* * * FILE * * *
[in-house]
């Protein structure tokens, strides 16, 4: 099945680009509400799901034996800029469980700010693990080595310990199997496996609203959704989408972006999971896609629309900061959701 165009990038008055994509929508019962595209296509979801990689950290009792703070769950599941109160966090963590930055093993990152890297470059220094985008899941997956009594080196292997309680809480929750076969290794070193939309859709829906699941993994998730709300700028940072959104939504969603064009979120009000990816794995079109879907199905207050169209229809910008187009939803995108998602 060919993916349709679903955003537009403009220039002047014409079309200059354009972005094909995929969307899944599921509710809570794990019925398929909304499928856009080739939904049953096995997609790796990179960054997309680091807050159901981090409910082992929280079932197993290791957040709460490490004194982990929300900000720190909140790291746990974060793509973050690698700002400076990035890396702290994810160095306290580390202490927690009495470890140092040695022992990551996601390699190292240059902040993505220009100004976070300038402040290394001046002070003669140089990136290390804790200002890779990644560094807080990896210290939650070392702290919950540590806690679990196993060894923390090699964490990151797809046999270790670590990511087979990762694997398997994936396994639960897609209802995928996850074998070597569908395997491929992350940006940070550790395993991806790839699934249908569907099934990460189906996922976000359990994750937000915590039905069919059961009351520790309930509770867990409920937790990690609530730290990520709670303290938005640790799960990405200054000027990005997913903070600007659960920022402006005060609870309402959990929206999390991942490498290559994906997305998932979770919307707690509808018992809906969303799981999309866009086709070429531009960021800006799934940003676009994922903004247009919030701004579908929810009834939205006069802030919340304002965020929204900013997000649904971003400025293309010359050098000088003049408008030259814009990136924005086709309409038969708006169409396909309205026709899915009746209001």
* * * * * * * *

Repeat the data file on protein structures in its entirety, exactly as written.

[in-house]
């Protein structure tokens, strides 16, 4: 099945680009509400799901034996800029469980700010693990080595310990199997496996609203959704989408972006999971896609629309900061959701 165009990038008055994509929508019962595209296509979801990689950290009792703070769950599941109160966090963590930055093993990152890297470059220094985008899941997956009594080196292997309680809480929750076969290794070193939309859709829906699941993994998730709300700028940072959104939504969603064009979120009000990816794995079109879907199905207050169209229809910008187009939803995108998602 060919993916349709679903955003537009403009220039002047014409079309200059354009972005094909995929969307899944599921509710809570794990019925398929909304499928856009080739939904049953096995997609790796990179960054997309680091807050159901981090409910082992929280079932197993290791957040709460490490004194982990929300900000720190909140790291746990974060793509973050690698700002400076990035890396702290994810160095306290580390202490927690009495470890140092040695022992990551996601390699190292240059902040993505220009100004976070300038402040290394001046002070003669140089990136290390804790200002890779990644560094807080990896210290939650070392702290919950540590806690679990196993060894923390090699964490990151797809046999270790670590990511087979990762694997398997994936396994639960897609209802995928996850074998070597569908395997491929992350940006940070550790395993991806790839699934249908569907099934990460189906996922976000359990994750937000915590039905069919059961009351520790309930509770867990409920937790990690609530730290990520709670303290938005640790799960990405200054000027990005997913903070600007659960920022402006005060609870309402959990929206999390991942490498290559994906997305998932979770919307707690509808018992809906969303799981999309866009086709070429531009960021800006799934940003676009994922903004247009919030701004579908929810009834939205006069802030919340304002965020929204900013997000649904971003400025293309010359050098000088003049408008030259814009990136924005086709309409038969708006169409396909309205026709899915009746209001």